‘Latkaland’, as it is affectionately known around the homestead, was an old Victorian house located in a turn-of-the-century neighborhood that had seen better days. Situated on a bluff over looking the city of Pueblo and the historic train depot, we knew immediately upon seeing this forgotten nightmare that it would make the perfect home and studio. And, in 1976, the negotiating price was perfect: $16,000. It was only after we stopped by to tell Tom’s aunt Doedoe about our recent purchase and impending move that we learned of the true serendipity of our procurement: Tom’s mother, who passed away when he was four years old, was born in the house. We felt like we had just traveled through the Twilight Zone.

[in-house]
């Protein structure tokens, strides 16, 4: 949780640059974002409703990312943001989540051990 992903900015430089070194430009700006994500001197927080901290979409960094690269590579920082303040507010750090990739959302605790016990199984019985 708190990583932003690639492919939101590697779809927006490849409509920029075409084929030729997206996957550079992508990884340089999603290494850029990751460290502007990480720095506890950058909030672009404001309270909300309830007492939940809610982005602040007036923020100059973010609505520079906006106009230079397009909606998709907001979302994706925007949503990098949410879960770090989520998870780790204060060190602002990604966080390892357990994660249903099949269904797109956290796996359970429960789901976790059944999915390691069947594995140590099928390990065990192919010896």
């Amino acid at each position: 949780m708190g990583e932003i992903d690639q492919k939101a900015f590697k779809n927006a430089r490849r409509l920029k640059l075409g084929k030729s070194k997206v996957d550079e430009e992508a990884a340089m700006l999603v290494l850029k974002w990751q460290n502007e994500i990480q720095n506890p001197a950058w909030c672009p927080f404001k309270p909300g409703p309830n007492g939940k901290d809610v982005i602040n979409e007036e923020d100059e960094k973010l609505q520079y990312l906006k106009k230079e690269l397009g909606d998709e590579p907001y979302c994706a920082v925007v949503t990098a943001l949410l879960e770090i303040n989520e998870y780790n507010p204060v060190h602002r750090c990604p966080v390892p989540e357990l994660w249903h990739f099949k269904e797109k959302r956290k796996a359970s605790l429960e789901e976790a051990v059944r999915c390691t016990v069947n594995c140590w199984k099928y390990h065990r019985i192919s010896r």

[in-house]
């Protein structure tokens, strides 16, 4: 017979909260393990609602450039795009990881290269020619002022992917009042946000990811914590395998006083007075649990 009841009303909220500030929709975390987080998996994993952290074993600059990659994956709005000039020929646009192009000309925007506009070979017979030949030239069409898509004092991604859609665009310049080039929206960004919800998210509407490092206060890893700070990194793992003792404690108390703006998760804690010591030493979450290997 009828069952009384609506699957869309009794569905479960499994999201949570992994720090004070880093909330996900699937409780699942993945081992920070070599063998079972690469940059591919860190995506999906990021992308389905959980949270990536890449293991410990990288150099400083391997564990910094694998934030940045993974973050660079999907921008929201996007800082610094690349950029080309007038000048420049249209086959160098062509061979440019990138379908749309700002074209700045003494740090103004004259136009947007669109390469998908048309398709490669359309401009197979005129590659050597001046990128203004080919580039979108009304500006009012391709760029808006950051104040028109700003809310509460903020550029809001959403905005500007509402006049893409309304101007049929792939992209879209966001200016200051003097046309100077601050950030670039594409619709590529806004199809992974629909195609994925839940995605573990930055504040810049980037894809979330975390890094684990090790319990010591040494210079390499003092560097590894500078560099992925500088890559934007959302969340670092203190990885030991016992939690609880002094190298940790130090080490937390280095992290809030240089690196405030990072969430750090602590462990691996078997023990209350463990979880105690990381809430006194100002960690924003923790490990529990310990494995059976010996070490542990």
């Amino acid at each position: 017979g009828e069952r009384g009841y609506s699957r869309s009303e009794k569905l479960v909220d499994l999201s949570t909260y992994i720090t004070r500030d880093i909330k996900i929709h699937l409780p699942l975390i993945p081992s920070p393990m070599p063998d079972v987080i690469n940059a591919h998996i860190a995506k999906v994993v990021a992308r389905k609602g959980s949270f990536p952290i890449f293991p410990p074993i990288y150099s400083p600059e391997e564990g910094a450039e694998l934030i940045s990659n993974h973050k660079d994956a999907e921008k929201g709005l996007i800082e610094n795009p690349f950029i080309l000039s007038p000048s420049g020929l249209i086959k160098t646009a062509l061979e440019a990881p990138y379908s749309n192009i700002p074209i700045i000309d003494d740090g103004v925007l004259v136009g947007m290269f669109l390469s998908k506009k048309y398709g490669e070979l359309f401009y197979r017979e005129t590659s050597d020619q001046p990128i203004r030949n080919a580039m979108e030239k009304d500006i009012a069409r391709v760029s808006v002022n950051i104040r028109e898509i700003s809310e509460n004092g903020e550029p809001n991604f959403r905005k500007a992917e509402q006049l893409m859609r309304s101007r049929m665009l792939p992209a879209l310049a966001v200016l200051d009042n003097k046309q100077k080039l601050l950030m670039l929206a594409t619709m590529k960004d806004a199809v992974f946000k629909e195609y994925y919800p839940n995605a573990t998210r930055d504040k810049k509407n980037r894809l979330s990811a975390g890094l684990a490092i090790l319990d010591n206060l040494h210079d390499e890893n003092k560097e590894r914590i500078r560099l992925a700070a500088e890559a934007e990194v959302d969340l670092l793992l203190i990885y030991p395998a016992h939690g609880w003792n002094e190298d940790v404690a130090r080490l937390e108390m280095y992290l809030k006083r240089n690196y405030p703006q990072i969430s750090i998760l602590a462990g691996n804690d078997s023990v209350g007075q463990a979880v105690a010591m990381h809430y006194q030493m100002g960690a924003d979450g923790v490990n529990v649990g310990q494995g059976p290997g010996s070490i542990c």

The previous owner was a contractor who must have been somewhat of a psychological misfit or so resented his work that he made some proclamation never to lift a hammer or nail down a shingle at his own home. He mistrusted any kind of living plant so had sprayed the entire acre with an herbicide and then proceeded to dump pea-gravel over the ground. He augmented his income by renting rooms to tenants that shared their kitchens with roaches, mice and numerous pans to catch water from the leaking roof. It didn’t take long to realize that our deal probably wasn’t such a good deal.
But it’s true what they say about being young and having more back than brain because we took a year and set about converting the nightmare into a dream. In 1983 Tom added a 2400 square foot studio so we could move from the two rooms that had been our pottery and in 1985 we brought in an abandoned gazebo that became our kiln shed and outdoor glazing area. And throughout the years we kept tilling away at the soil, creating raised beds for flowers, vegetable gardens and planting 4” tree seedlings that today spread their expansive boughs over the lawns.